Personal Learning Theory
Personal Learning Theory
The work of Vygotsky provides the majority of the theoretical support required to substantiate my personal learning theory and reflect my pedagogical approach. I believe a human’s desire to learn is innate. This desire is the catalyst to learning the knowledge and skills that better enable humans to interact within their own environment and culture. This belief is consistent with the Vygotskian-sociocultural view, which contends that the mind is inherently social and cultural contexts influence learning experiences (Miller, 2002, pg. 373). Not surprisingly, I put forth a great amount of effort trying to create a learning environment that encourages social interaction and allows development to be aided by others to help reach a learner’s potential. More specifically, Vygotsky’s Zone of Proximal Development is a principle that influences my teaching approach.
Drawing on Vygotsky’s insights, the framework of Distributed Cognition was new to me and instantaneously caused me to broaden my perspective on human learning by helping me to understand that knowledge is not confined to the solitary mind of an individual. Rather, knowledge is apportioned amongst a social and material environment (Hutchins, 2000). This theory is certainly eye opening for me and has allowed me to further appreciate the profound role technological tools are playing in today’s learning processes.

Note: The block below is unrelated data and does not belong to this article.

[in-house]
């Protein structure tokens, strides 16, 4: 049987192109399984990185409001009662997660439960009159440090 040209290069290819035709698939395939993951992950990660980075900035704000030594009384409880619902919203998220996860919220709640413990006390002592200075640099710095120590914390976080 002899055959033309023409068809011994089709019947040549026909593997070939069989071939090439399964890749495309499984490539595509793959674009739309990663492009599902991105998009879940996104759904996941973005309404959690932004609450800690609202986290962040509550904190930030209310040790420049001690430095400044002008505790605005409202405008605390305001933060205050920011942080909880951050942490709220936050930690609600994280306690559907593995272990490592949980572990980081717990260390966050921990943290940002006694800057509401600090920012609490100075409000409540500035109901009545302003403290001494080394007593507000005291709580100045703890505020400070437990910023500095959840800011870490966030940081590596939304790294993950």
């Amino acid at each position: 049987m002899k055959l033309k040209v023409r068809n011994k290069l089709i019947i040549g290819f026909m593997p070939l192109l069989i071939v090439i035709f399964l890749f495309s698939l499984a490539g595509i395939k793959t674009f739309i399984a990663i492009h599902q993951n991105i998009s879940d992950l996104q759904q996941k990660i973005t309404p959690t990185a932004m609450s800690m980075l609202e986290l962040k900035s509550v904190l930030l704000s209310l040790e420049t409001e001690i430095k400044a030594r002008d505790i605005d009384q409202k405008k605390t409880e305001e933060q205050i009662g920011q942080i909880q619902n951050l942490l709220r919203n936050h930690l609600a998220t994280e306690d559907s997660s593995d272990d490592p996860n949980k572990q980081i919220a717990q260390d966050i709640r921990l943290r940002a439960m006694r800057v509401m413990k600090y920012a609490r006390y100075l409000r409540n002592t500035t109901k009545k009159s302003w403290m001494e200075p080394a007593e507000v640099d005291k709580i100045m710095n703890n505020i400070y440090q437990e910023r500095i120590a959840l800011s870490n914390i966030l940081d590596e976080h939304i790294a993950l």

My first learning theory draft stated that new concepts, skills, and ways of thinking should be linked to a learner’s existing knowledge base. I learned this notion is consistent with Ausubel’s concept of meaningful learning, which contends that a learner assimilates new information into relevant existing knowledge frameworks (Novak, 1998, pg. 51). In my classroom, I use what Ausubel would call, advanced organizers to activate a learner’s prior knowledge before presenting new material. Ausubel’s theory also helps to support my assertion that rote learning is inferior to other methods of knowledge acquisition.
Hutchins, E. (2000). Distributed Cognition. Available online at: http://eclectic.ss.uci.edu/~drwhite/Anthro179a/DistributedCognition.pdf
Miller, P. H. (2002). Theories of Developmental Psychology, 4th Ed. (pp. 367-396; Vygotsky’s Socio-Cultural Approach). New York: Worth.
Novak, J. D. (1998). Learning, Creating, and Using Knowledge: Concept Maps as Facilitative Tools in Schools and Corporations (pp. 49-78; ch 5 – Ausubel’s Assimilation Learning Theory). Mahwah, NJ: Erlbaum.